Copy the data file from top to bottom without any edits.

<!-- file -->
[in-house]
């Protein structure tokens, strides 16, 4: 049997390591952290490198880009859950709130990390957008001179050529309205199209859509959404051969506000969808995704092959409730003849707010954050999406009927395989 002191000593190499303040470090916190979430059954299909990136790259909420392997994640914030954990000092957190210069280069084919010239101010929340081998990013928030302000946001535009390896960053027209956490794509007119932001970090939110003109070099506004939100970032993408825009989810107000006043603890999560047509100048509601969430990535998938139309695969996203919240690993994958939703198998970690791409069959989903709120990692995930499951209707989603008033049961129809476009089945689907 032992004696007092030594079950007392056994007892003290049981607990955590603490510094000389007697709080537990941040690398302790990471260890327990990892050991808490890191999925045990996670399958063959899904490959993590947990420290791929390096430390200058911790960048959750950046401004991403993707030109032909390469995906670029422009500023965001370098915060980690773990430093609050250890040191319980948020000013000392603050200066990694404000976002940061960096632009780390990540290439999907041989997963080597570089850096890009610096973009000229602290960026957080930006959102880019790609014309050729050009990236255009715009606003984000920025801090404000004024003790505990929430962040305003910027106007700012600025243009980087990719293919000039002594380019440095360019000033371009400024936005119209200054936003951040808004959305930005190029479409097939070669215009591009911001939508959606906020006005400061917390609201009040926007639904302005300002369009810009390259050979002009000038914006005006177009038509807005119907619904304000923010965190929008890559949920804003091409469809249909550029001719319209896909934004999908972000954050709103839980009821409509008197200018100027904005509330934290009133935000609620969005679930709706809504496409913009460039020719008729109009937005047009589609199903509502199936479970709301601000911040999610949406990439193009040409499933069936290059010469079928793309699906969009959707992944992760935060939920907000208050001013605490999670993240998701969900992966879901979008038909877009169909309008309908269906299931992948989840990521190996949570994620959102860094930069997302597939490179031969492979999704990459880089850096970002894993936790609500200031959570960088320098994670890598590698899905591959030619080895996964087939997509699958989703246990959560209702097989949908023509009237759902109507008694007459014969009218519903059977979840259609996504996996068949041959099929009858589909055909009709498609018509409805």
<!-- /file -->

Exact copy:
[in-house]
């Protein structure tokens, strides 16, 4: 049997390591952290490198880009859950709130990390957008001179050529309205199209859509959404051969506000969808995704092959409730003849707010954050999406009927395989 002191000593190499303040470090916190979430059954299909990136790259909420392997994640914030954990000092957190210069280069084919010239101010929340081998990013928030302000946001535009390896960053027209956490794509007119932001970090939110003109070099506004939100970032993408825009989810107000006043603890999560047509100048509601969430990535998938139309695969996203919240690993994958939703198998970690791409069959989903709120990692995930499951209707989603008033049961129809476009089945689907 032992004696007092030594079950007392056994007892003290049981607990955590603490510094000389007697709080537990941040690398302790990471260890327990990892050991808490890191999925045990996670399958063959899904490959993590947990420290791929390096430390200058911790960048959750950046401004991403993707030109032909390469995906670029422009500023965001370098915060980690773990430093609050250890040191319980948020000013000392603050200066990694404000976002940061960096632009780390990540290439999907041989997963080597570089850096890009610096973009000229602290960026957080930006959102880019790609014309050729050009990236255009715009606003984000920025801090404000004024003790505990929430962040305003910027106007700012600025243009980087990719293919000039002594380019440095360019000033371009400024936005119209200054936003951040808004959305930005190029479409097939070669215009591009911001939508959606906020006005400061917390609201009040926007639904302005300002369009810009390259050979002009000038914006005006177009038509807005119907619904304000923010965190929008890559949920804003091409469809249909550029001719319209896909934004999908972000954050709103839980009821409509008197200018100027904005509330934290009133935000609620969005679930709706809504496409913009460039020719008729109009937005047009589609199903509502199936479970709301601000911040999610949406990439193009040409499933069936290059010469079928793309699906969009959707992944992760935060939920907000208050001013605490999670993240998701969900992966879901979008038909877009169909309008309908269906299931992948989840990521190996949570994620959102860094930069997302597939490179031969492979999704990459880089850096970002894993936790609500200031959570960088320098994670890598590698899905591959030619080895996964087939997509699958989703246990959560209702097989949908023509009237759902109507008694007459014969009218519903059977979840259609996504996996068949041959099929009858589909055909009709498609018509409805």